The Last TimePosted: September 21, 2008
Babe Ruth’s farewell to Yankee Stadium, June, 1948.
Well this could be the last time
This could be the last time
Maybe the last time
I don’t know. Oh no. Oh no.
– The Rolling Stones
The final game in the original Yankee Stadium took place on the final day of September in 1973. The Detroit Tigers used a six-run eighth inning to beat the Yankees that day, 8-5. Some 32,238 saw back-up Yankee catcher Duke Sims hit the final home run the old Stadium, a solo shot in the seventh inning.
The Yankees moved to Shea Stadium the following year for two years, moving back into the current, refurbished Yankee Stadium in 1976.
The Mets had opened Shea in 1964, following two seasons at the Polo Grounds, shown right, in upper Manhattan. The Mets lost many games at the Polo Grounds in those two years, including the last one, a 5-1 setback to the Phillies. The Mets did have the consolation of having outfielder Jim Hickman his the last home run in the old ballpark, though few remember it. Only 1,752 fans showed up that Wednesday afternoon in September.
Moving to California
The New York Giants and Brooklyn Dodgers both abandoned New York following the 1957 season to move to the West Coast. The Dodgers shut out the Pirates, 2-0, in the final game at Brooklyn’s Ebbets Field , below, that year behind the shutout pitching of Danny McDevitt, before a mere 6,702 fans.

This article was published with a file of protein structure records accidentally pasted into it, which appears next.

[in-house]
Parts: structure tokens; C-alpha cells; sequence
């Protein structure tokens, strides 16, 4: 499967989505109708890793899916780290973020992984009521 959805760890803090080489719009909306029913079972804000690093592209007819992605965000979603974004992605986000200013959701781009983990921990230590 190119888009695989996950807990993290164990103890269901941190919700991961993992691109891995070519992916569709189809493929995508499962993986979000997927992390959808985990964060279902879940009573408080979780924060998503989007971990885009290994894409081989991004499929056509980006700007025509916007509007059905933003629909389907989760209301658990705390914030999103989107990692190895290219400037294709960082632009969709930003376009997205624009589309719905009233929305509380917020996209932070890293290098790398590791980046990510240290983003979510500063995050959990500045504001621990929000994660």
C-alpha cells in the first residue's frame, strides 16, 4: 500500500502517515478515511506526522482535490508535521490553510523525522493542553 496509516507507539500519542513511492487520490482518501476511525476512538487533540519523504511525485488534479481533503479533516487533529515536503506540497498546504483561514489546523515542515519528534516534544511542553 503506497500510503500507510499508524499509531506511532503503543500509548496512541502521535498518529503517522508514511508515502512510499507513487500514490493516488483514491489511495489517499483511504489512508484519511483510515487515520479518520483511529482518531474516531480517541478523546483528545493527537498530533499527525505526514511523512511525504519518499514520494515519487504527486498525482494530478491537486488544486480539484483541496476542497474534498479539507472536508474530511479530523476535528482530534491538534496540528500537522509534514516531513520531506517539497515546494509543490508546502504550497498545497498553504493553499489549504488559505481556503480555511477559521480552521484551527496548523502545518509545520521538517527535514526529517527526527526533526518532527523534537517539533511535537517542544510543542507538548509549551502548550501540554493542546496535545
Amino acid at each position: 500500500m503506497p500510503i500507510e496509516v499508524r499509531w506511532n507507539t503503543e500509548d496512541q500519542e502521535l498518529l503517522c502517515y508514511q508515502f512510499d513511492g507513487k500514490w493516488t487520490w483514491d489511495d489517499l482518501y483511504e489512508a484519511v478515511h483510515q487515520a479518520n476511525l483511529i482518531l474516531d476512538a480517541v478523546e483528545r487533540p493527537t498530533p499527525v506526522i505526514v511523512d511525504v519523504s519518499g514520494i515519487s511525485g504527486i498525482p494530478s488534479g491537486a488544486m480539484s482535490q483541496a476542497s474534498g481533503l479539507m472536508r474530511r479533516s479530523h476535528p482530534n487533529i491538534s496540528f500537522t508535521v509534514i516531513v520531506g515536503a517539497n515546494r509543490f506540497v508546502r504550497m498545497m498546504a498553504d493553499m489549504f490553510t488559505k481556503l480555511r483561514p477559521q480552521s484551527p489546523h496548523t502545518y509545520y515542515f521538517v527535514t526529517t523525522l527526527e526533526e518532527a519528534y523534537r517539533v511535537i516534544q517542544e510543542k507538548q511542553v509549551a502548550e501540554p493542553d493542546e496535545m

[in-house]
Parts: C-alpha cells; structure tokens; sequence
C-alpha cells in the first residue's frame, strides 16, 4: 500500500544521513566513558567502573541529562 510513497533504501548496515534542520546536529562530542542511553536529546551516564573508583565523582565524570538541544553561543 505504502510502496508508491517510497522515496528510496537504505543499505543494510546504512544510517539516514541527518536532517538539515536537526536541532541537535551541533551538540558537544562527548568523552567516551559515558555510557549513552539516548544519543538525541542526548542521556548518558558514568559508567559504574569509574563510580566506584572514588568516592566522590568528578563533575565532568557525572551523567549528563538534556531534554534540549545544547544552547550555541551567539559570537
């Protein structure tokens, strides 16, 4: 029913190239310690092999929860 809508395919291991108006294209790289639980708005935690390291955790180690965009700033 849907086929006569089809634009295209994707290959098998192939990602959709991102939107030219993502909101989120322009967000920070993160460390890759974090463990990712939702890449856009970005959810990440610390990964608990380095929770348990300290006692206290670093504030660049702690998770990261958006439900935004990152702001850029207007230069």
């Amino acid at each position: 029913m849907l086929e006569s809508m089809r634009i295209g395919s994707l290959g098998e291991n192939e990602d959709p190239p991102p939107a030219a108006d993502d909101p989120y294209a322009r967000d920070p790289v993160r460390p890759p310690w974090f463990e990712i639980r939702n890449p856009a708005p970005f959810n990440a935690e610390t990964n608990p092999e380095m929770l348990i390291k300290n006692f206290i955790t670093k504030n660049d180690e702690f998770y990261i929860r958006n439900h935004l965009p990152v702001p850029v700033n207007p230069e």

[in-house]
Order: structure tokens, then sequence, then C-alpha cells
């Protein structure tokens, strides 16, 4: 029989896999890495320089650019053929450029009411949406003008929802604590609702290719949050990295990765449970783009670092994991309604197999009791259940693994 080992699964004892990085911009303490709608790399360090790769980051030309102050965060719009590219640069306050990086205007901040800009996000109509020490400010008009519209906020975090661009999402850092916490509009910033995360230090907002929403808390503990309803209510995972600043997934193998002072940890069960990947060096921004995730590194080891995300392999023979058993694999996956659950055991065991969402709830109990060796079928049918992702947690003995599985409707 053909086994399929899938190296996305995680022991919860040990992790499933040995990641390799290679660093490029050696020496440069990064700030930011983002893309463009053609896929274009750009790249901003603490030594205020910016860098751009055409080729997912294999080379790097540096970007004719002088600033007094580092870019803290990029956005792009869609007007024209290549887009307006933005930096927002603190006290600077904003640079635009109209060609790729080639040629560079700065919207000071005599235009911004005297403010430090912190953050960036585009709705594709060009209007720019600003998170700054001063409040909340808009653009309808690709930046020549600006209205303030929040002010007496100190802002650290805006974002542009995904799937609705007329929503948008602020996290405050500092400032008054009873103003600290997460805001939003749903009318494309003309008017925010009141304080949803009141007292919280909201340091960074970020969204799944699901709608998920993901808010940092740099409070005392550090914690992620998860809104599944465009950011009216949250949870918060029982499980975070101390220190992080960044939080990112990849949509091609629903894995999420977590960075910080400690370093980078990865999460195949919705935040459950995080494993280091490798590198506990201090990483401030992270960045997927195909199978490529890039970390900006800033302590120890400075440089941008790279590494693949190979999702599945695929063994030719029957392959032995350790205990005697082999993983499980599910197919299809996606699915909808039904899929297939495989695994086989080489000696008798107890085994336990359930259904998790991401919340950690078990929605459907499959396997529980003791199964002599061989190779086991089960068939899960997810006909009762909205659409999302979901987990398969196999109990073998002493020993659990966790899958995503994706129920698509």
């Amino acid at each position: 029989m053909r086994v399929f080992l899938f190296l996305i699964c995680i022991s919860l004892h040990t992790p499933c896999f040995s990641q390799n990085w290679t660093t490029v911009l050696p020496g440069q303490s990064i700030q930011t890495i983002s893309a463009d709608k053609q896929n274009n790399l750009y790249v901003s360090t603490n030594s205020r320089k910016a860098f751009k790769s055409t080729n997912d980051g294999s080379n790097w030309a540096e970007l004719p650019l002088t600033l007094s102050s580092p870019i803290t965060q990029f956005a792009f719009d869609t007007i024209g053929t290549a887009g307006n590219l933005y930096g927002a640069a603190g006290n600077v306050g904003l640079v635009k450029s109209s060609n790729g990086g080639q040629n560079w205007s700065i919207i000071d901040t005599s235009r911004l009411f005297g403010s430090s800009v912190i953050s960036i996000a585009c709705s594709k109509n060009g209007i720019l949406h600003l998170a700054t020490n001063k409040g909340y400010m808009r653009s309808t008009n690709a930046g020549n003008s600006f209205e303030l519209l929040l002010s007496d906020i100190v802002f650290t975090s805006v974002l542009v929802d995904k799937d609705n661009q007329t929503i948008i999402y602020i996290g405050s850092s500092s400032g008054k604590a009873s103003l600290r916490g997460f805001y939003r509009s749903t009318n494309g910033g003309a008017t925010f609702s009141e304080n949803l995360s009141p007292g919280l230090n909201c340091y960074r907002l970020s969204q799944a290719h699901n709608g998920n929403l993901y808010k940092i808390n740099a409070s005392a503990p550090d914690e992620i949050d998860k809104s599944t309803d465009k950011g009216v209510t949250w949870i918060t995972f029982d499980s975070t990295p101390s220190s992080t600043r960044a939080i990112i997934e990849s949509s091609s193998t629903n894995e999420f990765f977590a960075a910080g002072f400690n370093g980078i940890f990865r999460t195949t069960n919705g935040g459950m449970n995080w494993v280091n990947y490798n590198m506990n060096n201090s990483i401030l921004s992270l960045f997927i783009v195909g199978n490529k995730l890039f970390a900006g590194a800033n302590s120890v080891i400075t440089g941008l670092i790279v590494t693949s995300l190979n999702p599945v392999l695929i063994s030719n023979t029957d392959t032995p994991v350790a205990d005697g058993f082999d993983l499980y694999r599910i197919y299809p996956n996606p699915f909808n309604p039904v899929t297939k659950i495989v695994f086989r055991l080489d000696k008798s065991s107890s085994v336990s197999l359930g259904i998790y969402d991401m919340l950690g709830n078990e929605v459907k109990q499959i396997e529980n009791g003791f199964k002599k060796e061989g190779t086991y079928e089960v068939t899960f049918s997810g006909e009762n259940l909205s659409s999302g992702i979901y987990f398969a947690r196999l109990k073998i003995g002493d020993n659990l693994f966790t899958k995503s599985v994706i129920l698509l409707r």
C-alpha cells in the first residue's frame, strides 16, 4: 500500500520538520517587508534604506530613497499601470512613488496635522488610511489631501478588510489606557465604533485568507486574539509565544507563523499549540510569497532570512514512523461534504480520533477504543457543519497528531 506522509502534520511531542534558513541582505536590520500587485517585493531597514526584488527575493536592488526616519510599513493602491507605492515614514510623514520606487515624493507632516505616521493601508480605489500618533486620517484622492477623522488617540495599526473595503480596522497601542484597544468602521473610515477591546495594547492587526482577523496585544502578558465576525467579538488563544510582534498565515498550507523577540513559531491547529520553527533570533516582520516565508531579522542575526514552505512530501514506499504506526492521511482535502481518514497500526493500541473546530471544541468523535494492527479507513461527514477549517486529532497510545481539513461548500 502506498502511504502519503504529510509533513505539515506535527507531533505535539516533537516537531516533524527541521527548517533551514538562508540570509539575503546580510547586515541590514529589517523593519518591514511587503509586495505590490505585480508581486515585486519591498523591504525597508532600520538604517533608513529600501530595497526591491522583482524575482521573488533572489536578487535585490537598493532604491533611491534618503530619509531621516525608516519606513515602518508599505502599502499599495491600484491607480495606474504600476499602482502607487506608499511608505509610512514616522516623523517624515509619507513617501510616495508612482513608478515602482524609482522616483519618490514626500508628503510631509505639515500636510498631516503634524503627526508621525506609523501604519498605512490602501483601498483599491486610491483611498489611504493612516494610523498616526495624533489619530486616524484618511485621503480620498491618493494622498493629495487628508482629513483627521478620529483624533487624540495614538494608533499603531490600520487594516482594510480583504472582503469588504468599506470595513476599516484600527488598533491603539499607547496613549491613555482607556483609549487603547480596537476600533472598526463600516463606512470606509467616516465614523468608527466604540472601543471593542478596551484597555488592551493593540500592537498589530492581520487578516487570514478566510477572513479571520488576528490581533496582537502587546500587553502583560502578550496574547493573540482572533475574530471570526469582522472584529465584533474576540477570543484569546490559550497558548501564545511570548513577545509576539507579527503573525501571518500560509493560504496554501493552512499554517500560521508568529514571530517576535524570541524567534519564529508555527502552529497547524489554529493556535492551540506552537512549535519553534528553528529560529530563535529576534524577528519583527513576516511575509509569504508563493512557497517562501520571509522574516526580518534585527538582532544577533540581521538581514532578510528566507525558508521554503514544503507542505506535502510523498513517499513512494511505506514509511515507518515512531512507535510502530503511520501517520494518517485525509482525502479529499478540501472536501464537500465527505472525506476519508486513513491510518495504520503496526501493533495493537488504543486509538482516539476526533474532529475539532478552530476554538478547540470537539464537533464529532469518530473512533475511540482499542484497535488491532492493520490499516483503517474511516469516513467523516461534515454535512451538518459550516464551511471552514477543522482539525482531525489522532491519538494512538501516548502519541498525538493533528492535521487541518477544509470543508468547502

A day earlier, Hall of Fame Dodger outfielder Duke Snider hit the final two home runs in the historic park in Flatbush, a pair of two-run shots to reach 40 on the year.
A week or so later, the Pirates beat the New York Giants, 9-1, to bring down the curtain on the Polo Grounds as far as the Giants were concerned. An obscure Pirates outfielder named John Powers hit the last home run at the Polo Grounds that day. Only 11,606 were there to see it.
Several early 20th Century New York ballpark closings also resulted in losses for the home team. On October 5, 1912, the Brooklyn Superbas dropped the final game in Brooklyn’s Washington Park, 1-0, to the Giants.
One year later, the New York Highlanders (soon to become the Yankees) dropped a doubleheader to the Boston Red Sox, 3-2 and 3-0 to close the doors on New York’s Hilltop Park. The Yankees would share the Polo Grounds with the Giants through 1922, before moving across the Harlem River to Yankee Stadium.
In 1948, a dying Babe Ruth made his final appearance in The House That Ruth Built, on the 25th anniversary of Yankee Stadium. His voice ravaged with cancer, Ruth said, “I’m very proud to have hit the first home run in Yankee Stadium. God knows who’ll hit the last one.”